Hugo parsed sea, jungle and street. Big girls slinking through town in holiday dresses, sexy with red lips, holding hands with little girls carrying the chicken home for lunch. Tourists at cafe tables drinking breakfast beers, waiting to record the procession with small devices in their hands. Little boys racing all over. Men talking outside the bar. Nuns crossing the graveyard, the church square. Women stopped in the bakery door, blocked by a boy pulling a horse spooked by the cards snapping and whistling in winds. The balloon man twisted a jaguar from a balloon, enigmatic screeches erupting from the felt tip marker passage across taut latex leaving hieroglyphic spots, teeth, bloody claws.

Thunder purred in liver-colored clouds. Flashes of light snapped far out to sea, like something broken, beyond repair.

Hugo sat across from me on my bed. Cleaning his sunglasses with the handkerchief, he looked me straight in the eyes for a long time, searching for something. I guess he didn’t find it, I didn’t see any questions in his eyes. He put his sunglasses back on and wandered to the terrace.

“I stopped drinking. I answered an ad for a personal assistant, whatever that meant. I didn’t have a bad life. I had a nice little place on the hill, good food, surf. I was broke, living day-to-day. But I had work fishing, on charters. And I could always find someone, some tourist, to buy drinks. I spent a lot of time doing that. Sometimes I fixed computers and made easy money.

“My new employer sold weapons, rented guards he trained himself. He was a fitness freak with a father high up in government. He liked me. We listened to music, I showed him how to surf, we went fishing, hunting. Sometimes we ran barefoot on the coast, sleeping out with nothing but knives. I kept account books for him, made arrangements. He read Hemingway in English, and asked me about many things, and told me interesting things I found useful later.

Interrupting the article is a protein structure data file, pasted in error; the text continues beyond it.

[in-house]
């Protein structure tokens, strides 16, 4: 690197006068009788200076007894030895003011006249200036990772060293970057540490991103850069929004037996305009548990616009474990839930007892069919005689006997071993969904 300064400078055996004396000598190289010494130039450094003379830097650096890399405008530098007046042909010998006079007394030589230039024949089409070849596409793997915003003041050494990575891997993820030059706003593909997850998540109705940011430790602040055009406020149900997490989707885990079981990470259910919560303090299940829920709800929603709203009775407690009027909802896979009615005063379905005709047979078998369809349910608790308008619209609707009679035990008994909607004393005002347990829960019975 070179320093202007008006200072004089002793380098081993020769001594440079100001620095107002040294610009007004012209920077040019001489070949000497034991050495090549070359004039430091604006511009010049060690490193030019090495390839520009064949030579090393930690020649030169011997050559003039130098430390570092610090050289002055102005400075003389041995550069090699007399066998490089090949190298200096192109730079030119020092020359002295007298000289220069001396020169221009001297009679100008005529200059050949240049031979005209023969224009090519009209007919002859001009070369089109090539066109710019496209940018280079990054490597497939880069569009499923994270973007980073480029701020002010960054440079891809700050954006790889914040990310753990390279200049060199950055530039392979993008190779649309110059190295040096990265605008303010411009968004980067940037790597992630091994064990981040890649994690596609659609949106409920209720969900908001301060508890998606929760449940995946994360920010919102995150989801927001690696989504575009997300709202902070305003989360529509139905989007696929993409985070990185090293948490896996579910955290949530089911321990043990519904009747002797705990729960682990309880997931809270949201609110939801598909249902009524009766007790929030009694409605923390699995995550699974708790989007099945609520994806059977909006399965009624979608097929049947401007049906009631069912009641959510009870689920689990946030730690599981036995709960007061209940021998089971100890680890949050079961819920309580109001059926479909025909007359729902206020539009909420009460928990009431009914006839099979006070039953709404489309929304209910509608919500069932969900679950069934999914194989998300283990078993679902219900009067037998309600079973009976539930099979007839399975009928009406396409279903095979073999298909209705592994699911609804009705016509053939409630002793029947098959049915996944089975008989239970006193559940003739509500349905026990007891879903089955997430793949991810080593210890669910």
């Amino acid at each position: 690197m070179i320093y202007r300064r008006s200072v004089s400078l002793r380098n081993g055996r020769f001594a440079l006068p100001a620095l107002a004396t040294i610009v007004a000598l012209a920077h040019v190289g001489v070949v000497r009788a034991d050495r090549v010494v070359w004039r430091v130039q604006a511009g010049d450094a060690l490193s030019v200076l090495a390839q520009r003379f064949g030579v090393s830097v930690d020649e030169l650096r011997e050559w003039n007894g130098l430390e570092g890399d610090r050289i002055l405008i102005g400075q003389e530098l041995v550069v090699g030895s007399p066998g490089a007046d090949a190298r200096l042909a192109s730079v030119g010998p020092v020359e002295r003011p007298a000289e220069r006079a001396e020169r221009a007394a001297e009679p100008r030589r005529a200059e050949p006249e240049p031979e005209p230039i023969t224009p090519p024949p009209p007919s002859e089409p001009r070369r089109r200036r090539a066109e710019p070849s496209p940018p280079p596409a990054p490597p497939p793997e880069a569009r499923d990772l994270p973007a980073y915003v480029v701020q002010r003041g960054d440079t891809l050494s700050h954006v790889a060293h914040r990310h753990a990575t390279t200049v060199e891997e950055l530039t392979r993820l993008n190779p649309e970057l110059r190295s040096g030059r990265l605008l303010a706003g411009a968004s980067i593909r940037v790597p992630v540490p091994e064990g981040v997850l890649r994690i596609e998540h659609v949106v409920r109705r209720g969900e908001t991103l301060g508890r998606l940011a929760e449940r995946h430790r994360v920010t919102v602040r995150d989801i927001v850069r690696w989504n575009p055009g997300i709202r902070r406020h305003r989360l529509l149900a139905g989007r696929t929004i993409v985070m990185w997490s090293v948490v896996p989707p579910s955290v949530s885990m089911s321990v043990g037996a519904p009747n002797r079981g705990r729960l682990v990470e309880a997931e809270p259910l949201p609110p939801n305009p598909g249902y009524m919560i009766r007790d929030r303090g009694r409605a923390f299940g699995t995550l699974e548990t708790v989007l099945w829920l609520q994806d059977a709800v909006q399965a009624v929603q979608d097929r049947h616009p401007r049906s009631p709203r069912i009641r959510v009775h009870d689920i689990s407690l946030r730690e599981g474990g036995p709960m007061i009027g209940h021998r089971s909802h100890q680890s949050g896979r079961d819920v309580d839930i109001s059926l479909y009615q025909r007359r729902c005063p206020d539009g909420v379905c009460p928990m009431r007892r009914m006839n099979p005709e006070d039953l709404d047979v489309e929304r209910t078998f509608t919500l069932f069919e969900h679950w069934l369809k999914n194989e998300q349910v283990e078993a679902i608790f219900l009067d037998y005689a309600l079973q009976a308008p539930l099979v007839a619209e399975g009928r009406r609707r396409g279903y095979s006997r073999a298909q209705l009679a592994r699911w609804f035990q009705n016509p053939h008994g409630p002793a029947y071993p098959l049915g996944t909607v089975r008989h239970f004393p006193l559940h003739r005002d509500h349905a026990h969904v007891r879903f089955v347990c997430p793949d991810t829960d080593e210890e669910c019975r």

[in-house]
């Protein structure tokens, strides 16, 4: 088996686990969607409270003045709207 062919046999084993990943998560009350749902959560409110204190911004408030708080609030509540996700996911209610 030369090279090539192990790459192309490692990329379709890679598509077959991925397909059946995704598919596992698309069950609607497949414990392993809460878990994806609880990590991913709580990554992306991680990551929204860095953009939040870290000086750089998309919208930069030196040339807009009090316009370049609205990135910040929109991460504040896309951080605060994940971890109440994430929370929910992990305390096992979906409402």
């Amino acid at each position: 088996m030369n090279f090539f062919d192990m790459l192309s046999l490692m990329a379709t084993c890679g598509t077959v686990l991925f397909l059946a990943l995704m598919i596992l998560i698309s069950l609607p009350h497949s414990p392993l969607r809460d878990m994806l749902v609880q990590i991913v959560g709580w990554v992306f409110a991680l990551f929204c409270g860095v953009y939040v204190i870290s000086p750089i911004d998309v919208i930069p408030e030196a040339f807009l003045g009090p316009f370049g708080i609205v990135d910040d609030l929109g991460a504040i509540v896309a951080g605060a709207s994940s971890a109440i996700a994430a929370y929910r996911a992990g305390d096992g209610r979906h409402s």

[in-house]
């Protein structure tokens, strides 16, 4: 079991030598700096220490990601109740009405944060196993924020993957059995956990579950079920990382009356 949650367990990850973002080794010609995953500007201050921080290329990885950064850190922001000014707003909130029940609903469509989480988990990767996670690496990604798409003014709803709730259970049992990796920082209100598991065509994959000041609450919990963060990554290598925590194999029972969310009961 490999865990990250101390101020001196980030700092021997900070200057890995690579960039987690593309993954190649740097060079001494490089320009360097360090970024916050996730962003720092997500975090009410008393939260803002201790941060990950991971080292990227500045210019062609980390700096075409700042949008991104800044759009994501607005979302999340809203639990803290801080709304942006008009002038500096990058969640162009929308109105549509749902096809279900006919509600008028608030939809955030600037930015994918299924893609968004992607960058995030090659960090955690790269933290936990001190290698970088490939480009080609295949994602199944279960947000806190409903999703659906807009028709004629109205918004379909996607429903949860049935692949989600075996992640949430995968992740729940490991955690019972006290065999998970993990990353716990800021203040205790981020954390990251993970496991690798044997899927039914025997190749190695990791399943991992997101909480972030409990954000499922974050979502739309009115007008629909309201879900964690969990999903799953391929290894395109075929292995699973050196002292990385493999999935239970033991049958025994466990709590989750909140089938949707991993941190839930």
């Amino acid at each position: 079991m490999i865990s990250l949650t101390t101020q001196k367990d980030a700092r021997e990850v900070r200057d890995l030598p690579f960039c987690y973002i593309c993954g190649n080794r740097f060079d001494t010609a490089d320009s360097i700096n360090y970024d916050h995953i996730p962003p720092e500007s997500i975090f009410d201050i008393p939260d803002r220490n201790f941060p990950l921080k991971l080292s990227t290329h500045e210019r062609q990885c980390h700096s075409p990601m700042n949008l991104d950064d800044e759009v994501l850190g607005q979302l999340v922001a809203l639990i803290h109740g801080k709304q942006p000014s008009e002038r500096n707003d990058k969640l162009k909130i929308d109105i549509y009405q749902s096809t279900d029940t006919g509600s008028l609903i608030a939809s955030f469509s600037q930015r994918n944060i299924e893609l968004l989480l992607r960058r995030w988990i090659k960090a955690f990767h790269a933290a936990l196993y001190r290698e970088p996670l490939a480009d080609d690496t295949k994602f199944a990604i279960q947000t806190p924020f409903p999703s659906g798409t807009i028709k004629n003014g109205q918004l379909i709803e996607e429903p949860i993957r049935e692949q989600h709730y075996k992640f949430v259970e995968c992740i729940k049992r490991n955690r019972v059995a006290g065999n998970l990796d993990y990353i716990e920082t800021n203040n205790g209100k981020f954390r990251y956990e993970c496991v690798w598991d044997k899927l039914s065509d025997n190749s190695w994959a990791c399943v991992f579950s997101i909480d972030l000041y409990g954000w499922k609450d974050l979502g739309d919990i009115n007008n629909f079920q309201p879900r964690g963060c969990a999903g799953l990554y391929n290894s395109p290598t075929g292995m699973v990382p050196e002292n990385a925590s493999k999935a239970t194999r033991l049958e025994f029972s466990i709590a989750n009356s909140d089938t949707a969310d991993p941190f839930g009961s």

“One night, we got drunk and I told him what I’m telling you now. He said I should stalk her, scare the hell out of her, maybe let her live, in fear, it’s better. He liked fit people around him, he didn’t like hot-heads, complainers, whiners. He had me train early in the morning with the guards in the camp. It cooled me off. He said it’s easier that way.”

I followed Hugo’s scan from sea to beach to street and graveyard jungle. I tripped on a chair, dizzy from light changes. Hugo was at the far edge of the terrace focussed on a woman, two men paced behind her. She, walking down the alley past relic stalls, festival booths, stopping for questions, photographs, notes in a tiny notebook, picking things up to look at here, talking to a seller there. But not for long. Hugo let out a sharp whistle, piercing, like he was calling a dog. Everyone on the street looked up, but could not see through the flamboyant tree branches over my terrace. The woman turned her head around and around. She looked to the men behind her. Her body melted into a grotesque posture, flat-white panicked face, in the shadows of the church where she threw herself against the wall.

BIO: Cecelia Chapman lives in Northern California. She produces short video and images, and writes short fiction that examines the way we live and think, the human hunger for adventure, mystery and illusion.

1 comment:

Michael Solender said...

This has a smooth slow feel that allows the plot to develop at its own pace and just creep up on you. Nuanced style and fine telling, A lovely piece of work Cecelia.